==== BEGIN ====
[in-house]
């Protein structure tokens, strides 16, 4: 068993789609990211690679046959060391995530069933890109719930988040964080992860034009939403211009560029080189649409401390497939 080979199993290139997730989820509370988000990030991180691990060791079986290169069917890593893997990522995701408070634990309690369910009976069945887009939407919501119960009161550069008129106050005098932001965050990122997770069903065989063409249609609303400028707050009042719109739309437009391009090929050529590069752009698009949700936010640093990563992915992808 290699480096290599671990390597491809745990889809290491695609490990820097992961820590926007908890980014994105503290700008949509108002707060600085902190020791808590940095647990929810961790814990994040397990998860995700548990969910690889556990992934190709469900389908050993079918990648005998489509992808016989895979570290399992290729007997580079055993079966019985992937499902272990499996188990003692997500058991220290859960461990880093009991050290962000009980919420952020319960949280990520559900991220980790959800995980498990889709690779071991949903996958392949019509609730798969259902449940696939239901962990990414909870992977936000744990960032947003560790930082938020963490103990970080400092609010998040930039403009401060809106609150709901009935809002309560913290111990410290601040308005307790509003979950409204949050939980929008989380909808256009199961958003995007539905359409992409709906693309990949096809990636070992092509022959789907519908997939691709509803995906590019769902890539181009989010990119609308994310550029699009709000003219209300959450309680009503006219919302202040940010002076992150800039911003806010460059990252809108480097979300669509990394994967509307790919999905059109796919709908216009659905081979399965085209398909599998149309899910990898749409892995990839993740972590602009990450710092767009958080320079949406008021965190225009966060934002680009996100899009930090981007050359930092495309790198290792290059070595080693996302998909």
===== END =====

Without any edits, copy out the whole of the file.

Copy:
[in-house]
């Protein structure tokens, strides 16, 4: 068993789609990211690679046959060391995530069933890109719930988040964080992860034009939403211009560029080189649409401390497939 080979199993290139997730989820509370988000990030991180691990060791079986290169069917890593893997990522995701408070634990309690369910009976069945887009939407919501119960009161550069008129106050005098932001965050990122997770069903065989063409249609609303400028707050009042719109739309437009391009090929050529590069752009698009949700936010640093990563992915992808 290699480096290599671990390597491809745990889809290491695609490990820097992961820590926007908890980014994105503290700008949509108002707060600085902190020791808590940095647990929810961790814990994040397990998860995700548990969910690889556990992934190709469900389908050993079918990648005998489509992808016989895979570290399992290729007997580079055993079966019985992937499902272990499996188990003692997500058991220290859960461990880093009991050290962000009980919420952020319960949280990520559900991220980790959800995980498990889709690779071991949903996958392949019509609730798969259902449940696939239901962990990414909870992977936000744990960032947003560790930082938020963490103990970080400092609010998040930039403009401060809106609150709901009935809002309560913290111990410290601040308005307790509003979950409204949050939980929008989380909808256009199961958003995007539905359409992409709906693309990949096809990636070992092509022959789907519908997939691709509803995906590019769902890539181009989010990119609308994310550029699009709000003219209300959450309680009503006219919302202040940010002076992150800039911003806010460059990252809108480097979300669509990394994967509307790919999905059109796919709908216009659905081979399965085209398909599998149309899910990898749409892995990839993740972590602009990450710092767009958080320079949406008021965190225009966060934002680009996100899009930090981007050359930092495309790198290792290059070595080693996302998909």